Small Wind Guidebook/What are the Basic Parts of a Small Wind Electric System
From Open Energy Information
What Are the Basic Parts of a Small Wind Electric System?
Home wind energy systems generally comprise a rotor, a generator or alternator mounted on a frame, a tail (usually), a tower, wiring, and the “balance of system” components: controllers, inverters, and/or batteries. Through the spinning blades, the rotor captures the kinetic energy of the wind and converts it into rotary motion to drive the generator, which produces either AC or wild AC (variable frequency, variable voltage), which is typically converted to grid-compatible AC electricity.
Small wind turbines can be divided into two groups: horizontal axis and vertical axis. The most commonly used turbine in today’s market is the horizontal-axis wind turbine. These turbines typically have two or three blades that are usually made of a composite material such as fiberglass. Vertical-axis wind turbines consist of two types: Savonius and Darrieus. A Savonius turbine can be recognized by its “S” shaped design when viewed from above. Darrieus turbines look like an eggbeater and have vertical blades that rotate into and out of the wind.
The amount of power a horizontal-axis turbine will produce is determined by the diameter of its rotor. The diameter of the rotor defines its “swept area,” or the quantity of wind intercepted by the turbine. The turbine’s frame is the structure onto which the rotor, generator, and tail are attached. The tail keeps the turbine facing into the wind.
Because wind speeds increase with height, the turbine is mounted on a tower. In general, the higher the tower, the more power the wind system can produce. The tower also raises the turbine above the air turbulence that can exist close to the ground because of obstructions such as hills, buildings, and trees. A general rule of thumb is to install a wind turbine on a tower with the bottom of the rotor blades at least 30 feet (9 meters) above any obstacle that is within 300 feet (90 meters) of the tower. Relatively small investments in increased tower height can yield very high rates of return in power production. For instance, to raise a 10-kilowatt (kW) generator from an 18-meter tower height to a 30-meter tower involves a 10% increase in overall system cost, but it can produce ~30% more power.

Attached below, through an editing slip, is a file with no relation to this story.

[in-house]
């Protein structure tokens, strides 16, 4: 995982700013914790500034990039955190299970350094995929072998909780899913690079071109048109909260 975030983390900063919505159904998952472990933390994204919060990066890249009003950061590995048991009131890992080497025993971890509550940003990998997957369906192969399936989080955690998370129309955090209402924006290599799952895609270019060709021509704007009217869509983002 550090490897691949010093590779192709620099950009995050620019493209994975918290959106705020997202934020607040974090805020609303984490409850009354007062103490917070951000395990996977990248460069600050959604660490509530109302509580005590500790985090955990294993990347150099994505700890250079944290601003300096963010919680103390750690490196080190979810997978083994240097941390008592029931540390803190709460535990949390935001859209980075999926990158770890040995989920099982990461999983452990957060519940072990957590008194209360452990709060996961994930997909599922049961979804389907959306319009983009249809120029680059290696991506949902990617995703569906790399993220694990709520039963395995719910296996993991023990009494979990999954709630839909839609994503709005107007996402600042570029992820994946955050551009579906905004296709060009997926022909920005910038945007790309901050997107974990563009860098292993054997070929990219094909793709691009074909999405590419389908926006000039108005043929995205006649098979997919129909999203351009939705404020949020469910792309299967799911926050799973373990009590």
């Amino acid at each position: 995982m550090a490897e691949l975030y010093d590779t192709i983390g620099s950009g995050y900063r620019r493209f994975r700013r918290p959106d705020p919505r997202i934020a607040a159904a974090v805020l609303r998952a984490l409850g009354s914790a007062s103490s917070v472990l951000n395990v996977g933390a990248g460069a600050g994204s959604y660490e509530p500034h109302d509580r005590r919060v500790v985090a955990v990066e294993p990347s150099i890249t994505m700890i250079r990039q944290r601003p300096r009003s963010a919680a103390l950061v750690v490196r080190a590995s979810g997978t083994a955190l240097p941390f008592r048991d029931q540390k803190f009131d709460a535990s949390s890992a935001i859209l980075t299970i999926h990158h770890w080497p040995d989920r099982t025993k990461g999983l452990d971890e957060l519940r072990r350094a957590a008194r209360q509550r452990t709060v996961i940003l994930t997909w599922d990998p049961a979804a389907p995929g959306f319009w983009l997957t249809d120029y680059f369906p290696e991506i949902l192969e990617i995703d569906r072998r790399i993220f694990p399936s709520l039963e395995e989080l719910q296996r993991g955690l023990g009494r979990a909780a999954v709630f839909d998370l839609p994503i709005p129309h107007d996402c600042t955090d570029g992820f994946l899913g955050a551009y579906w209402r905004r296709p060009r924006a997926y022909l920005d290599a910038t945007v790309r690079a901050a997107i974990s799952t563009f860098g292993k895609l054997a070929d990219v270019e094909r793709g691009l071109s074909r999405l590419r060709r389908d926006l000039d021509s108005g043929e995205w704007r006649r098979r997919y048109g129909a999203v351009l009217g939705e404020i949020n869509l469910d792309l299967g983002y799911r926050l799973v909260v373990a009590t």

There are two types of towers: self-supporting (free-standing) and guyed. Most home wind power systems use a guyed tower system. Guyed towers, which are the least expensive, can consist of lattice sections, pipe, or tubing (depending on the design); supporting guy wires; and the foundation. They are easier to install than self-supporting towers. However, because the guy radius must be one-half to three-quarters of the tower height, guyed towers require space to accommodate them. Although tilt-down towers are more expensive, they offer the consumer an easy way to perform maintenance on smaller lightweight turbines (usually 5 kW or smaller). Tilt-down towers can also be lowered to the ground during hurricanes and other hazardous weather conditions. Aluminum towers are prone to cracking and should be avoided. Most turbine manufacturers provide wind energy system packages that include a range of tower options.